Six ways to help you make — and keep — powerful resolutions for 2018

New Year Resolutions 2018

Are you determined to create a better work-life balance in the New Year? Ready to have a perfectly filed and ordered inbox? Or perhaps you are focused on making sure you eat better and get more exercise? Whatever your resolution may be, there are ways to ensure that you stand a better chance of sticking to it — and creating real change — well past January 17th (the date identified as the ‘breaking point’ for most people who have made New Year resolutions). Here are six tried-and-tested ways to make sure you achieve your goals in 2018…


Choose the right motivation

Powerful motivation is key to achieving anything. A poorly defined goal, with little impetus behind it, is almost guaranteed to fail so getting clear on the compelling reasons behind your resolution should be your first job. One little word will switch the light on — and that is ‘why?’ Motivation scientist Michelle Segar credits the answers to this as the foundation of behaviour change. “Motivation is our fuel for doing anything, and the quality of our motivation affects whether our resolutions stick or fade away,” she says. “Research shows that our primary reason for initiating a change determines whether we experience high- or low-quality motivation.” Importantly, consider the deeper ‘why’ rather than accept your first answer — often the one below the surface is the one that has the power to really motivate you; for example, you might want to tidy your desk every night because you feel organised, but the deeper — and more resonant — motivation could be the sense of peace you enjoy in having everything to hand when you need it.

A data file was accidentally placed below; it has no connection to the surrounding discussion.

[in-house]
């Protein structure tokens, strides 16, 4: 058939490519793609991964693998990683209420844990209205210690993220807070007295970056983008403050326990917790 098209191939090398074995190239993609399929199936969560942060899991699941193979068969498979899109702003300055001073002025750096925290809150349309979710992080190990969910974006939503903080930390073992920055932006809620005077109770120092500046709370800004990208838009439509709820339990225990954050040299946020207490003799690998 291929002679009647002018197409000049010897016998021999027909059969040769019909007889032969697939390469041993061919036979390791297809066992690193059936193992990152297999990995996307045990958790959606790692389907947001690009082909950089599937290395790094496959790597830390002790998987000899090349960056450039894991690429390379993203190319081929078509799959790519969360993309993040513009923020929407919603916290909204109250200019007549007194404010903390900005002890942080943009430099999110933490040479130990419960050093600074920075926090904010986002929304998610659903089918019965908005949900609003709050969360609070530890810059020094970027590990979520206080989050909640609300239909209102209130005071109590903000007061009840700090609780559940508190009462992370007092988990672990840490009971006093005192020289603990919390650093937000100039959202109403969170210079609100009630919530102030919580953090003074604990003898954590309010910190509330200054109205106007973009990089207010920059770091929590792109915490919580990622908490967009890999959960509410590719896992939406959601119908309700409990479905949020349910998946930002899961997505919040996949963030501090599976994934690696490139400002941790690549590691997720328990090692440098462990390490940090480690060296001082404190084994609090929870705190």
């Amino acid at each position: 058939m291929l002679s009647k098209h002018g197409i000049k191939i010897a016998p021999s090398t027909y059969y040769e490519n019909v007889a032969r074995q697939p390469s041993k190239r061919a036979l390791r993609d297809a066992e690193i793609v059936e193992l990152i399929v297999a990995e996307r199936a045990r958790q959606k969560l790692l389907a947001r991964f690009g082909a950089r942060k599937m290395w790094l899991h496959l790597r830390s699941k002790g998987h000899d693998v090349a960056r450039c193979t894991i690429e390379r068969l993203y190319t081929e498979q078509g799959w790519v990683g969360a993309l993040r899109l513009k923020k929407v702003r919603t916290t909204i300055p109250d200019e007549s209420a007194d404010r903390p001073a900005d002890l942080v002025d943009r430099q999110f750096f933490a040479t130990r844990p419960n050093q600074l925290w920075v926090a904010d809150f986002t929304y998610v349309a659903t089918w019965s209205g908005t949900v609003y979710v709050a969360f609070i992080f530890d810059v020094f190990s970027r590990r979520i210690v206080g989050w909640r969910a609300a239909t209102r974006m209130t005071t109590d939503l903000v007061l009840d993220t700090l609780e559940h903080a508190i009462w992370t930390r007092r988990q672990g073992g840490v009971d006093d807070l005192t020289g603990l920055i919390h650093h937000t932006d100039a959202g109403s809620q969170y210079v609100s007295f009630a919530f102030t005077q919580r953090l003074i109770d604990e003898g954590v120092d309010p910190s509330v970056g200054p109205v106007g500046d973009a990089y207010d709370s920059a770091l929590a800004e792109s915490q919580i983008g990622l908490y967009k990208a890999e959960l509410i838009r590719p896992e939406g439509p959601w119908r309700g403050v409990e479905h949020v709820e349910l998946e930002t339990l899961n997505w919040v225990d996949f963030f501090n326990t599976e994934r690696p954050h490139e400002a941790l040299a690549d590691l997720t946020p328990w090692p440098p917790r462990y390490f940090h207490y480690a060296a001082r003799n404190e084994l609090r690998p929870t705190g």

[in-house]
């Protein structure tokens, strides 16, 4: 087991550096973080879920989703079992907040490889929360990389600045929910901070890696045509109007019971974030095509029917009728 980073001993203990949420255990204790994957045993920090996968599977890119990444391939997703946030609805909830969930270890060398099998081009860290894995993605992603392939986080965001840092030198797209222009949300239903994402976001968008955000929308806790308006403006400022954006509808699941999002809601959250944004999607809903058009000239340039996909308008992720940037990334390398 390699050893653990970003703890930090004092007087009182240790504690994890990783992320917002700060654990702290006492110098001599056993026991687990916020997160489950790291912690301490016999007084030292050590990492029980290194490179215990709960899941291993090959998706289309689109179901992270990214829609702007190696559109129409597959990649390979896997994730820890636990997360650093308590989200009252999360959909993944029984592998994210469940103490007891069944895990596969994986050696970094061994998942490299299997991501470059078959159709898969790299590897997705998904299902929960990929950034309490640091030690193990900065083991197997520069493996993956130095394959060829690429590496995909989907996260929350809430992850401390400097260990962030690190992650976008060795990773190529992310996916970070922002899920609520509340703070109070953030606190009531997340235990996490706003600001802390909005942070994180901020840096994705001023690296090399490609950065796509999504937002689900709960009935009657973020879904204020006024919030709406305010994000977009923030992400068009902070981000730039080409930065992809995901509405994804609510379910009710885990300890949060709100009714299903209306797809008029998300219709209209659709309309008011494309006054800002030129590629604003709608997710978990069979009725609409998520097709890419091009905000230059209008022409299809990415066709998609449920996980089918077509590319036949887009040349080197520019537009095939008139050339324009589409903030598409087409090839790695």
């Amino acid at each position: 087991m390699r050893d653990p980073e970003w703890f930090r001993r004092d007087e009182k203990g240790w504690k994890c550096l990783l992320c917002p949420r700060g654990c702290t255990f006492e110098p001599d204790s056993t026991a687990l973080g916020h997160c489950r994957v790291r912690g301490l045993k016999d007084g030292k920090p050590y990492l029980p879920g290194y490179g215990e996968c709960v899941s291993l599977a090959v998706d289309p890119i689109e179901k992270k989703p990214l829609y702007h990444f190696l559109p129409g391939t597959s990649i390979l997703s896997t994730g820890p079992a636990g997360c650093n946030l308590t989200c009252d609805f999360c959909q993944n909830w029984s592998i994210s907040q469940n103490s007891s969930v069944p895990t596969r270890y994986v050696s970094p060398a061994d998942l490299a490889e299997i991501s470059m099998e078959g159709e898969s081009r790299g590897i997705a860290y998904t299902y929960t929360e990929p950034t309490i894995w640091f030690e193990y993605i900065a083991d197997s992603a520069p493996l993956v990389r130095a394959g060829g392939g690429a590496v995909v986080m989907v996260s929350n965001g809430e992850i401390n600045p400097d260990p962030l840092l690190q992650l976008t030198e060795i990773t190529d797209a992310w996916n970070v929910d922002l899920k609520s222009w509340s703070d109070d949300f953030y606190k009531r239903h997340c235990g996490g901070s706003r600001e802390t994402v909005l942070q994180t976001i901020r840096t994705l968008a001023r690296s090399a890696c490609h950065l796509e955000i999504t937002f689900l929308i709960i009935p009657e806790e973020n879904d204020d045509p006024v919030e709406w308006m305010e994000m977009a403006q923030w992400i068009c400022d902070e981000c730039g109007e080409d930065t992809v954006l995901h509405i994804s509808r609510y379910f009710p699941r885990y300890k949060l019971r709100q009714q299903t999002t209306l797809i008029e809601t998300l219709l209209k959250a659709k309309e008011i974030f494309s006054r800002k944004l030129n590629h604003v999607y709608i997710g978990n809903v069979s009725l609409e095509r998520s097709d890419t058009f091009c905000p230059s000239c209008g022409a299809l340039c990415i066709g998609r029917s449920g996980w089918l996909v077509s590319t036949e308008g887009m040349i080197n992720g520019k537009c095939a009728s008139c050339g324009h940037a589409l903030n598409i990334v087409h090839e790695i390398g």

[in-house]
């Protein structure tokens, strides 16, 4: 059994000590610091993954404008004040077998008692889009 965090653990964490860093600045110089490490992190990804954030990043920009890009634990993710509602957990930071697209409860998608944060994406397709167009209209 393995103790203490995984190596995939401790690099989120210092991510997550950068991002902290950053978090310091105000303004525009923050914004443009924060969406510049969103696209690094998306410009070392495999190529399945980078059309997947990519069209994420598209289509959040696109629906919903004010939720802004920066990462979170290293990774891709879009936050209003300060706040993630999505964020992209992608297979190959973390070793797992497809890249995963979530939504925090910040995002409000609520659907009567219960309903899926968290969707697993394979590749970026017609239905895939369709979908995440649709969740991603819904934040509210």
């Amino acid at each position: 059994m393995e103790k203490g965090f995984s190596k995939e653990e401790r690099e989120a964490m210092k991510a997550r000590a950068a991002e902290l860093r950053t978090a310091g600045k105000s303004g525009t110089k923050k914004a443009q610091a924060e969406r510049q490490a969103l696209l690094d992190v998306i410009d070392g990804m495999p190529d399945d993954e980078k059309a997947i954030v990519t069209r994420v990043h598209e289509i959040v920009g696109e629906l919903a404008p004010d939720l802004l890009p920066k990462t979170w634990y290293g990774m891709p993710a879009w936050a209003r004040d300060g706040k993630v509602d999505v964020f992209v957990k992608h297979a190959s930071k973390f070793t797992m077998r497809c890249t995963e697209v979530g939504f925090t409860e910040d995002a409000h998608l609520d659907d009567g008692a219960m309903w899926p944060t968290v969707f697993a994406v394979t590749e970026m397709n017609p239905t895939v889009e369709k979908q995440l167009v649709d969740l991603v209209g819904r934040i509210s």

Start small

We’ve all done it — made a huge resolution to change something in our life that feels empowering and decisive at the time, but when the time comes to put it into action, it just seems like an impossible ask. For all successful resolutions, it’s important to take the big picture into account, but start small — with some bite-sized chunks that your build resilience and confidence so you can actually achieve the goal. “If you’re not doing any exercise and set yourself the goal of going to the gym five times a week for half an hour, you’re probably not going to achieve it,” notes Dr Benjamin Gardner, an expert in behaviour change at King’s College London. Far better, in this example, to make one small change to your sedentary behaviour — such as walking to work and back — that you can achieve. Once this becomes a habit, you can tack on other relevant goals, creating a positive domino effect.


Say it as if you have already achieved it